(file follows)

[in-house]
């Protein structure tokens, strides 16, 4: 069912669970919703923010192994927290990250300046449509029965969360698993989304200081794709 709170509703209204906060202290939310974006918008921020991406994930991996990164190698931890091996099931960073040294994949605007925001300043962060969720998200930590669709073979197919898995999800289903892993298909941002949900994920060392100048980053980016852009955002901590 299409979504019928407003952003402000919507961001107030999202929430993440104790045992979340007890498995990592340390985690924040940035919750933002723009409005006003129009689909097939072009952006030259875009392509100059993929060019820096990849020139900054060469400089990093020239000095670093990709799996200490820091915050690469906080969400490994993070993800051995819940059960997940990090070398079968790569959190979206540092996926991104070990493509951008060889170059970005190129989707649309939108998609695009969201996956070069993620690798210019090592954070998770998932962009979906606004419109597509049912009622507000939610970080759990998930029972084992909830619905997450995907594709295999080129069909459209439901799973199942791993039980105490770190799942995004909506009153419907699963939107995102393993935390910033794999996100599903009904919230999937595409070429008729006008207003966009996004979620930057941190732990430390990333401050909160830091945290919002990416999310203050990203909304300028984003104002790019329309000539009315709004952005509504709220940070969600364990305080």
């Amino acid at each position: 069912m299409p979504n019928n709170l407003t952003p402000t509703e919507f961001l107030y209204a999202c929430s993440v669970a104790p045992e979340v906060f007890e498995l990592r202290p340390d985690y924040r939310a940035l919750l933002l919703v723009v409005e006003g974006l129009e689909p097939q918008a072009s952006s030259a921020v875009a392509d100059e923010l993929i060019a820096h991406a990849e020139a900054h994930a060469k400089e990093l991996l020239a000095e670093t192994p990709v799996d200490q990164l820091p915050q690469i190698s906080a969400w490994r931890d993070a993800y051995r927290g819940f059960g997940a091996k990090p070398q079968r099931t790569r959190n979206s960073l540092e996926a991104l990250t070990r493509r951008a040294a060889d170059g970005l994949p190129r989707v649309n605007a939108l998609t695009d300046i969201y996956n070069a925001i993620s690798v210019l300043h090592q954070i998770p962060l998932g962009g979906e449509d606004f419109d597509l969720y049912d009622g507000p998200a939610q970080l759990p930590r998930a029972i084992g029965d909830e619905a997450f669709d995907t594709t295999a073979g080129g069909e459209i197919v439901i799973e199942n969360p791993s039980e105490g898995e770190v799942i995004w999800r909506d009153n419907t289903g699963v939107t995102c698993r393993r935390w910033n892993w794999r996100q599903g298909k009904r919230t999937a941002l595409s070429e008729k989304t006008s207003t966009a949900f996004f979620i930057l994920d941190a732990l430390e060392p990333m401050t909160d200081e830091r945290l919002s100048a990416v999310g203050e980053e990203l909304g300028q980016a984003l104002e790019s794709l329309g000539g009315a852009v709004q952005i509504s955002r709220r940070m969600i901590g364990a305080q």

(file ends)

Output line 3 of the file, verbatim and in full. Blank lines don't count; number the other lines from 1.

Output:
């Amino acid at each position: 069912m299409p979504n019928n709170l407003t952003p402000t509703e919507f961001l107030y209204a999202c929430s993440v669970a104790p045992e979340v906060f007890e498995l990592r202290p340390d985690y924040r939310a940035l919750l933002l919703v723009v409005e006003g974006l129009e689909p097939q918008a072009s952006s030259a921020v875009a392509d100059e923010l993929i060019a820096h991406a990849e020139a900054h994930a060469k400089e990093l991996l020239a000095e670093t192994p990709v799996d200490q990164l820091p915050q690469i190698s906080a969400w490994r931890d993070a993800y051995r927290g819940f059960g997940a091996k990090p070398q079968r099931t790569r959190n979206s960073l540092e996926a991104l990250t070990r493509r951008a040294a060889d170059g970005l994949p190129r989707v649309n605007a939108l998609t695009d300046i969201y996956n070069a925001i993620s690798v210019l300043h090592q954070i998770p962060l998932g962009g979906e449509d606004f419109d597509l969720y049912d009622g507000p998200a939610q970080l759990p930590r998930a029972i084992g029965d909830e619905a997450f669709d995907t594709t295999a073979g080129g069909e459209i197919v439901i799973e199942n969360p791993s039980e105490g898995e770190v799942i995004w999800r909506d009153n419907t289903g699963v939107t995102c698993r393993r935390w910033n892993w794999r996100q599903g298909k009904r919230t999937a941002l595409s070429e008729k989304t006008s207003t966009a949900f996004f979620i930057l994920d941190a732990l430390e060392p990333m401050t909160d200081e830091r945290l919002s100048a990416v999310g203050e980053e990203l909304g300028q980016a984003l104002e790019s794709l329309g000539g009315a852009v709004q952005i509504s955002r709220r940070m969600i901590g364990a305080q």